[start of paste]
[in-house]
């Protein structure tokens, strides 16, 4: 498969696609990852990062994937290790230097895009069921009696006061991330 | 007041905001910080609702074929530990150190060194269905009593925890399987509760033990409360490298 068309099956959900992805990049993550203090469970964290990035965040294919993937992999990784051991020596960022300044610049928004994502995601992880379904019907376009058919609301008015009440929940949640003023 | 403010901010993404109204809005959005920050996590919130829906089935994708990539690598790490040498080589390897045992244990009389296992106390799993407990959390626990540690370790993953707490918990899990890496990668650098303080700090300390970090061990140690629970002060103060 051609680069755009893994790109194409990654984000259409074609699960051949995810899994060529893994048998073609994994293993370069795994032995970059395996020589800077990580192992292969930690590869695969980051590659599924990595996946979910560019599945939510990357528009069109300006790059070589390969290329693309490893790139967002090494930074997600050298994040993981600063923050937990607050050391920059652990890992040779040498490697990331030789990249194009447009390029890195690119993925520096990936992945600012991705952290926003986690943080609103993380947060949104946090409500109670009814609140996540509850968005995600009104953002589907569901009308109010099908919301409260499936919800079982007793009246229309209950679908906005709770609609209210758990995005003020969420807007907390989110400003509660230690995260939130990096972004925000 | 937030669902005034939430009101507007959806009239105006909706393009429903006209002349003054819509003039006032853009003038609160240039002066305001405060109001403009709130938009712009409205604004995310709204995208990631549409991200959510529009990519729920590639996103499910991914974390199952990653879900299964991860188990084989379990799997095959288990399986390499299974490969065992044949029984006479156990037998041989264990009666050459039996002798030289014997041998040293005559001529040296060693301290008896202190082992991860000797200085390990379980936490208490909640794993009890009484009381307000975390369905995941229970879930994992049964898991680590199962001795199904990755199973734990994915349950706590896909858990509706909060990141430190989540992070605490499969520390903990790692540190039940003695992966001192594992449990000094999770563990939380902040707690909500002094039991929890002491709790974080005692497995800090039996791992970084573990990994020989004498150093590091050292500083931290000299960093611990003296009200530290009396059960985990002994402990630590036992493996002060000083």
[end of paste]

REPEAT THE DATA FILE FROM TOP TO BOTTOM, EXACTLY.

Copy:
[in-house]
């Protein structure tokens, strides 16, 4: 498969696609990852990062994937290790230097895009069921009696006061991330 | 007041905001910080609702074929530990150190060194269905009593925890399987509760033990409360490298 068309099956959900992805990049993550203090469970964290990035965040294919993937992999990784051991020596960022300044610049928004994502995601992880379904019907376009058919609301008015009440929940949640003023 | 403010901010993404109204809005959005920050996590919130829906089935994708990539690598790490040498080589390897045992244990009389296992106390799993407990959390626990540690370790993953707490918990899990890496990668650098303080700090300390970090061990140690629970002060103060 051609680069755009893994790109194409990654984000259409074609699960051949995810899994060529893994048998073609994994293993370069795994032995970059395996020589800077990580192992292969930690590869695969980051590659599924990595996946979910560019599945939510990357528009069109300006790059070589390969290329693309490893790139967002090494930074997600050298994040993981600063923050937990607050050391920059652990890992040779040498490697990331030789990249194009447009390029890195690119993925520096990936992945600012991705952290926003986690943080609103993380947060949104946090409500109670009814609140996540509850968005995600009104953002589907569901009308109010099908919301409260499936919800079982007793009246229309209950679908906005709770609609209210758990995005003020969420807007907390989110400003509660230690995260939130990096972004925000 | 937030669902005034939430009101507007959806009239105006909706393009429903006209002349003054819509003039006032853009003038609160240039002066305001405060109001403009709130938009712009409205604004995310709204995208990631549409991200959510529009990519729920590639996103499910991914974390199952990653879900299964991860188990084989379990799997095959288990399986390499299974490969065992044949029984006479156990037998041989264990009666050459039996002798030289014997041998040293005559001529040296060693301290008896202190082992991860000797200085390990379980936490208490909640794993009890009484009381307000975390369905995941229970879930994992049964898991680590199962001795199904990755199973734990994915349950706590896909858990509706909060990141430190989540992070605490499969520390903990790692540190039940003695992966001192594992449990000094999770563990939380902040707690909500002094039991929890002491709790974080005692497995800090039996791992970084573990990994020989004498150093590091050292500083931290000299960093611990003296009200530290009396059960985990002994402990630590036992493996002060000083």